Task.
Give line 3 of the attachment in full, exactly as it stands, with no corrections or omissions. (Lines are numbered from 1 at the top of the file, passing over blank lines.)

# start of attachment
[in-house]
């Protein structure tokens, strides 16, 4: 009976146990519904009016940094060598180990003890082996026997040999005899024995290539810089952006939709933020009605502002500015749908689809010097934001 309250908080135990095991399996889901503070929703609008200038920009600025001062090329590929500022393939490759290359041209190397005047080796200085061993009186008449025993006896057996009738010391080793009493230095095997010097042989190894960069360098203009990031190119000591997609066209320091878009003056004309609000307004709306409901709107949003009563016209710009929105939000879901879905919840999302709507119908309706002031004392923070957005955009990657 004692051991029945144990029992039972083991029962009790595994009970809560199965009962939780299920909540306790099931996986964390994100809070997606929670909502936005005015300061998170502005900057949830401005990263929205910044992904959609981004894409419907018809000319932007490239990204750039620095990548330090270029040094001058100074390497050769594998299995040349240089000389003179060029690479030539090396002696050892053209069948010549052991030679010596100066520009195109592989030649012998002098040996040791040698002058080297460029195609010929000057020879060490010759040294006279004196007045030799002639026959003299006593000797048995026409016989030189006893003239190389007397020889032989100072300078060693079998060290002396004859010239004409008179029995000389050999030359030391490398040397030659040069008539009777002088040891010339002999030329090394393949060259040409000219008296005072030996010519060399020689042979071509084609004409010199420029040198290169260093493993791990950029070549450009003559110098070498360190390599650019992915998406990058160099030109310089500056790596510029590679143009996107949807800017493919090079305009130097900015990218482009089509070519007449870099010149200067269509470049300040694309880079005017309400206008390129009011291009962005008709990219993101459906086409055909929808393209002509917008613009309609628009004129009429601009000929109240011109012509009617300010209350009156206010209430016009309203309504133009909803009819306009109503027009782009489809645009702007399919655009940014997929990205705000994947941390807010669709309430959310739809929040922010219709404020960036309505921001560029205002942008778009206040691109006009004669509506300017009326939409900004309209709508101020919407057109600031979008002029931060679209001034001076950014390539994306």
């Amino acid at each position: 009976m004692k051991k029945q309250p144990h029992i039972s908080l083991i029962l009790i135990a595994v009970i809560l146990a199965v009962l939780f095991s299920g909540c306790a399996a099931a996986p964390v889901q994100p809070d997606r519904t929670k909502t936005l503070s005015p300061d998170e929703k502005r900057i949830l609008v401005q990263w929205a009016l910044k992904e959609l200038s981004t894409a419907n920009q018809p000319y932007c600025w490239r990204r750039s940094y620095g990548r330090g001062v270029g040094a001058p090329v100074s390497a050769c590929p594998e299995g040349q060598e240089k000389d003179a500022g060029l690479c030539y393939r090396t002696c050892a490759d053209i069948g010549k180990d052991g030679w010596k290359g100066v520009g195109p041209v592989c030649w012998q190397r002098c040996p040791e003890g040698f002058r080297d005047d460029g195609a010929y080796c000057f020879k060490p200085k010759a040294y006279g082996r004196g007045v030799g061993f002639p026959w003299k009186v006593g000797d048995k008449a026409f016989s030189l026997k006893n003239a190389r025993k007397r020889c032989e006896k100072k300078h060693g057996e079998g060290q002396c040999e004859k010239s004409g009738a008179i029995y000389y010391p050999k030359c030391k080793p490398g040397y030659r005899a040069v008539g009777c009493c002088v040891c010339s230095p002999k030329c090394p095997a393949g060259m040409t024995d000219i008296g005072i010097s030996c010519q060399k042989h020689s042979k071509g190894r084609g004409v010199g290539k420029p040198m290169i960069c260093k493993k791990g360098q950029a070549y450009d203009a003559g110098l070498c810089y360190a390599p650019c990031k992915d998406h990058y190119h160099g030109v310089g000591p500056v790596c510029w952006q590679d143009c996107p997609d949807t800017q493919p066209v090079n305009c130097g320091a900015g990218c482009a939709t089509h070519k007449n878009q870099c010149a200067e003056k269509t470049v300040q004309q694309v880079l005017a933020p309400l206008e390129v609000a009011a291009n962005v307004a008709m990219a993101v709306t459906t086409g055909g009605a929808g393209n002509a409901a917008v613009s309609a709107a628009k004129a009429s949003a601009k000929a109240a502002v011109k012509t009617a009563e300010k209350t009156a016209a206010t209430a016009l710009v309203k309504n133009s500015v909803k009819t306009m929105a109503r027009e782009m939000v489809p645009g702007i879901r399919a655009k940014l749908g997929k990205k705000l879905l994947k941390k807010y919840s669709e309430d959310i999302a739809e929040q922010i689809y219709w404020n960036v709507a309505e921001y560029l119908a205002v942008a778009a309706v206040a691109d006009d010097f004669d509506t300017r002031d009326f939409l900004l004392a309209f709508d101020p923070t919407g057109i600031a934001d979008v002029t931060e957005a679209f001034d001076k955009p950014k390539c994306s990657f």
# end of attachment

């Amino acid at each position: 009976m004692k051991k029945q309250p144990h029992i039972s908080l083991i029962l009790i135990a595994v009970i809560l146990a199965v009962l939780f095991s299920g909540c306790a399996a099931a996986p964390v889901q994100p809070d997606r519904t929670k909502t936005l503070s005015p300061d998170e929703k502005r900057i949830l609008v401005q990263w929205a009016l910044k992904e959609l200038s981004t894409a419907n920009q018809p000319y932007c600025w490239r990204r750039s940094y620095g990548r330090g001062v270029g040094a001058p090329v100074s390497a050769c590929p594998e299995g040349q060598e240089k000389d003179a500022g060029l690479c030539y393939r090396t002696c050892a490759d053209i069948g010549k180990d052991g030679w010596k290359g100066v520009g195109p041209v592989c030649w012998q190397r002098c040996p040791e003890g040698f002058r080297d005047d460029g195609a010929y080796c000057f020879k060490p200085k010759a040294y006279g082996r004196g007045v030799g061993f002639p026959w003299k009186v006593g000797d048995k008449a026409f016989s030189l026997k006893n003239a190389r025993k007397r020889c032989e006896k100072k300078h060693g057996e079998g060290q002396c040999e004859k010239s004409g009738a008179i029995y000389y010391p050999k030359c030391k080793p490398g040397y030659r005899a040069v008539g009777c009493c002088v040891c010339s230095p002999k030329c090394p095997a393949g060259m040409t024995d000219i008296g005072i010097s030996c010519q060399k042989h020689s042979k071509g190894r084609g004409v010199g290539k420029p040198m290169i960069c260093k493993k791990g360098q950029a070549y450009d203009a003559g110098l070498c810089y360190a390599p650019c990031k992915d998406h990058y190119h160099g030109v310089g000591p500056v790596c510029w952006q590679d143009c996107p997609d949807t800017q493919p066209v090079n305009c130097g320091a900015g990218c482009a939709t089509h070519k007449n878009q870099c010149a200067e003056k269509t470049v300040q004309q694309v880079l005017a933020p309400l206008e390129v609000a009011a291009n962005v307004a008709m990219a993101v709306t459906t086409g055909g009605a929808g393209n002509a409901a917008v613009s309609a709107a628009k004129a009429s949003a601009k000929a109240a502002v011109k012509t009617a009563e300010k209350t009156a016209a206010t209430a016009l710009v309203k309504n133009s500015v909803k009819t306009m929105a109503r027009e782009m939000v489809p645009g702007i879901r399919a655009k940014l749908g997929k990205k705000l879905l994947k941390k807010y919840s669709e309430d959310i999302a739809e929040q922010i689809y219709w404020n960036v709507a309505e921001y560029l119908a205002v942008a778009a309706v206040a691109d006009d010097f004669d509506t300017r002031d009326f939409l900004l004392a309209f709508d101020p923070t919407g057109i600031a934001d979008v002029t931060e957005a679209f001034d001076k955009p950014k390539c994306s990657f």